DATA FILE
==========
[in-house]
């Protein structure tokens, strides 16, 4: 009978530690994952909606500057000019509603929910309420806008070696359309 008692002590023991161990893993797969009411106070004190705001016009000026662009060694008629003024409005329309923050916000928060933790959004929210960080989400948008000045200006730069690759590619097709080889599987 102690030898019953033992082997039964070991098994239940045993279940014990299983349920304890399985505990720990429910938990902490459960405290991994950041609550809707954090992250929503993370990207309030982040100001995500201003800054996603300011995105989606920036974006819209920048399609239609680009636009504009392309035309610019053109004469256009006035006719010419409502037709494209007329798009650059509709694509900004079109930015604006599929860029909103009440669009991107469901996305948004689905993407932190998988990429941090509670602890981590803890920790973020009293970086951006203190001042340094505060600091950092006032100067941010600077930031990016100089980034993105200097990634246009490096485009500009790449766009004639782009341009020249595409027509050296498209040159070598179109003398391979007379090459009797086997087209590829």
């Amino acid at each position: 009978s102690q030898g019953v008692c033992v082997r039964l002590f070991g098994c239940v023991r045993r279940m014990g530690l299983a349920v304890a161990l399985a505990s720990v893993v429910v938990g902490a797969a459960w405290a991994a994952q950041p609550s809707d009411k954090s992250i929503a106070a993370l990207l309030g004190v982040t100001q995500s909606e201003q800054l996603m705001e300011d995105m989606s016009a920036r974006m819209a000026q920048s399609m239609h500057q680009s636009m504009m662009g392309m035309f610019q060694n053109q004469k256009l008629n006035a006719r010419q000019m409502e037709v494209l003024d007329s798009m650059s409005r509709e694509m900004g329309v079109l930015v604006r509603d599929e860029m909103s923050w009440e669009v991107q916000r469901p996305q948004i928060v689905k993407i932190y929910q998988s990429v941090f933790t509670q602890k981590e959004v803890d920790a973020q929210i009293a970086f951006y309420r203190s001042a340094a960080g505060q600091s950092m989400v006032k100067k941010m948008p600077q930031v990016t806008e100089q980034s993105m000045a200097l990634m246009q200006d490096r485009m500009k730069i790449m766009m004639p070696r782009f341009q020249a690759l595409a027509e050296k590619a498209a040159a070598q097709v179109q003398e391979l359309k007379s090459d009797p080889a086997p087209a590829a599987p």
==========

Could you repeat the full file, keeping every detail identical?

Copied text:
[in-house]
């Protein structure tokens, strides 16, 4: 009978530690994952909606500057000019509603929910309420806008070696359309 008692002590023991161990893993797969009411106070004190705001016009000026662009060694008629003024409005329309923050916000928060933790959004929210960080989400948008000045200006730069690759590619097709080889599987 102690030898019953033992082997039964070991098994239940045993279940014990299983349920304890399985505990720990429910938990902490459960405290991994950041609550809707954090992250929503993370990207309030982040100001995500201003800054996603300011995105989606920036974006819209920048399609239609680009636009504009392309035309610019053109004469256009006035006719010419409502037709494209007329798009650059509709694509900004079109930015604006599929860029909103009440669009991107469901996305948004689905993407932190998988990429941090509670602890981590803890920790973020009293970086951006203190001042340094505060600091950092006032100067941010600077930031990016100089980034993105200097990634246009490096485009500009790449766009004639782009341009020249595409027509050296498209040159070598179109003398391979007379090459009797086997087209590829």
């Amino acid at each position: 009978s102690q030898g019953v008692c033992v082997r039964l002590f070991g098994c239940v023991r045993r279940m014990g530690l299983a349920v304890a161990l399985a505990s720990v893993v429910v938990g902490a797969a459960w405290a991994a994952q950041p609550s809707d009411k954090s992250i929503a106070a993370l990207l309030g004190v982040t100001q995500s909606e201003q800054l996603m705001e300011d995105m989606s016009a920036r974006m819209a000026q920048s399609m239609h500057q680009s636009m504009m662009g392309m035309f610019q060694n053109q004469k256009l008629n006035a006719r010419q000019m409502e037709v494209l003024d007329s798009m650059s409005r509709e694509m900004g329309v079109l930015v604006r509603d599929e860029m909103s923050w009440e669009v991107q916000r469901p996305q948004i928060v689905k993407i932190y929910q998988s990429v941090f933790t509670q602890k981590e959004v803890d920790a973020q929210i009293a970086f951006y309420r203190s001042a340094a960080g505060q600091s950092m989400v006032k100067k941010m948008p600077q930031v990016t806008e100089q980034s993105m000045a200097l990634m246009q200006d490096r485009m500009k730069i790449m766009m004639p070696r782009f341009q020249a690759l595409a027509e050296k590619a498209a040159a070598q097709v179109q003398e391979l359309k007379s090459d009797p080889a086997p087209a590829a599987p």